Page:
The Aman New York in Midtown has a private jazz club, and the Fasano Fifth Avenue has duplex apartments overlooking Central Park. An offshoot of 5 Hertford Street, another London import, is slated to open on the Upper East Side. And San Vicente Bungalows, a private Hollywood clubhouse, plans to open at the former Jane Hotel in the West Village.

How much more exclusivity can one city take?

Most of these clubs charge between $4,000 or $5,000 in annual dues, but Casa Cruz is different. It is technically not a club, but a restaurant with an investor group of partners that pay between $250,000 to $500,000 to join, according to Kate Bartle, a spokeswoman.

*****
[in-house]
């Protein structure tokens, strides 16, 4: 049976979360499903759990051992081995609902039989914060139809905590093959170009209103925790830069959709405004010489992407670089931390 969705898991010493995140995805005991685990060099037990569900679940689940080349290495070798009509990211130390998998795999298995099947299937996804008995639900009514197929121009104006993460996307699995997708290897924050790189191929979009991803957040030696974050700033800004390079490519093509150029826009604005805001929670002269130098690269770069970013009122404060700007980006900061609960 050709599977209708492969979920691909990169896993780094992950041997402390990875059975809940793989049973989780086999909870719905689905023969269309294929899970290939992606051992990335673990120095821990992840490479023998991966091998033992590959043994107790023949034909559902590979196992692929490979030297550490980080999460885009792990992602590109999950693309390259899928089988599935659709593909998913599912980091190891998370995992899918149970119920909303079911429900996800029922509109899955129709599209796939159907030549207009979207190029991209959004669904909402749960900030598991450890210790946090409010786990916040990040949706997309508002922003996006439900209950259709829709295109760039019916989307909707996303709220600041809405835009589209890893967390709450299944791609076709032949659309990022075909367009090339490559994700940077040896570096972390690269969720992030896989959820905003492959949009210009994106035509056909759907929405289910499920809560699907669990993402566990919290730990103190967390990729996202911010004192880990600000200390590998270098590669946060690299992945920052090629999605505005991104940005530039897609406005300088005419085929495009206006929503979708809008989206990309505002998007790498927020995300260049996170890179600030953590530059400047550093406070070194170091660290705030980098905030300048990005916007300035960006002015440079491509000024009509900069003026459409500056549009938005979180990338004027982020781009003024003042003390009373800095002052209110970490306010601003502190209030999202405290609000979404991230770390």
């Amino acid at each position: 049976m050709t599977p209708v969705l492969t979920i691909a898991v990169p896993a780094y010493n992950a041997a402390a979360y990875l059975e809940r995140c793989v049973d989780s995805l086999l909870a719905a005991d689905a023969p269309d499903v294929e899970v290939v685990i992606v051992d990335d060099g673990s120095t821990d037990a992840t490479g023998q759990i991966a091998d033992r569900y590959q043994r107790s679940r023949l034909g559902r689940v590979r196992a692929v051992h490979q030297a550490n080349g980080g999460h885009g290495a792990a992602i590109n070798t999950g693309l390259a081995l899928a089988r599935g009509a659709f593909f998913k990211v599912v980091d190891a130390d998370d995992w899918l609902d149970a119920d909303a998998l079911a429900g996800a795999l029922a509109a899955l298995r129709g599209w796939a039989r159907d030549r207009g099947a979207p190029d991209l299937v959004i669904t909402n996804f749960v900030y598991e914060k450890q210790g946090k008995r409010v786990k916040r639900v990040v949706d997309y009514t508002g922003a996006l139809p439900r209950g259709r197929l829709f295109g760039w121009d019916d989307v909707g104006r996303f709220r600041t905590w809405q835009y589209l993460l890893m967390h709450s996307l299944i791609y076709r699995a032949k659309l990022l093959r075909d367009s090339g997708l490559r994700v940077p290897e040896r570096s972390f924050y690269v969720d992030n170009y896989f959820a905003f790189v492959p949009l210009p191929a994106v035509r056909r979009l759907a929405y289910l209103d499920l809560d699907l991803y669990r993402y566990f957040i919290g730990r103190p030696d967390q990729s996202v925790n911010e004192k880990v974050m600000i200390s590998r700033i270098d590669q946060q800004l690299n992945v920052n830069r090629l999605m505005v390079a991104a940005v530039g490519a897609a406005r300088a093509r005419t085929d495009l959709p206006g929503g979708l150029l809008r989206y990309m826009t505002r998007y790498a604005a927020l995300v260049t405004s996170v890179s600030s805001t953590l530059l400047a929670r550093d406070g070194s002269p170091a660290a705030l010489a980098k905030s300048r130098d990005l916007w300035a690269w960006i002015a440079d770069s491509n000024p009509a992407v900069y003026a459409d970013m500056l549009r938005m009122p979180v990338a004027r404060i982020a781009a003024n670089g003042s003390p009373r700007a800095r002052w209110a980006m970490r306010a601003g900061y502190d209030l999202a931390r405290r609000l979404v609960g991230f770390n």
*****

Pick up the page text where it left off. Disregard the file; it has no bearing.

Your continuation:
The 99 current investors get exclusive access to the fourth floor and rooftop terrace, where there are lounges and dining rooms, accessible by a private elevator. The main restaurant and lounges on second and third floors are open to the public, assuming one can get a reservation.

“And when partners invest in something, they end up promoting it to their friends, so you don’t have to do any marketing” said Mr. Santa Cruz, who left a career in investment banking a dozen years ago, and has three restaurants in London and one in Buenos Aires. “To be successful, I don’t have to attract that many people.”

Every potential partner is vetted by him and an informal tribunal of friends. He said he wants the kind of investors around who stay off their phones, and should know how to rub elbows without rubbing others the wrong way. And of course, they should know how to be nice to the staff.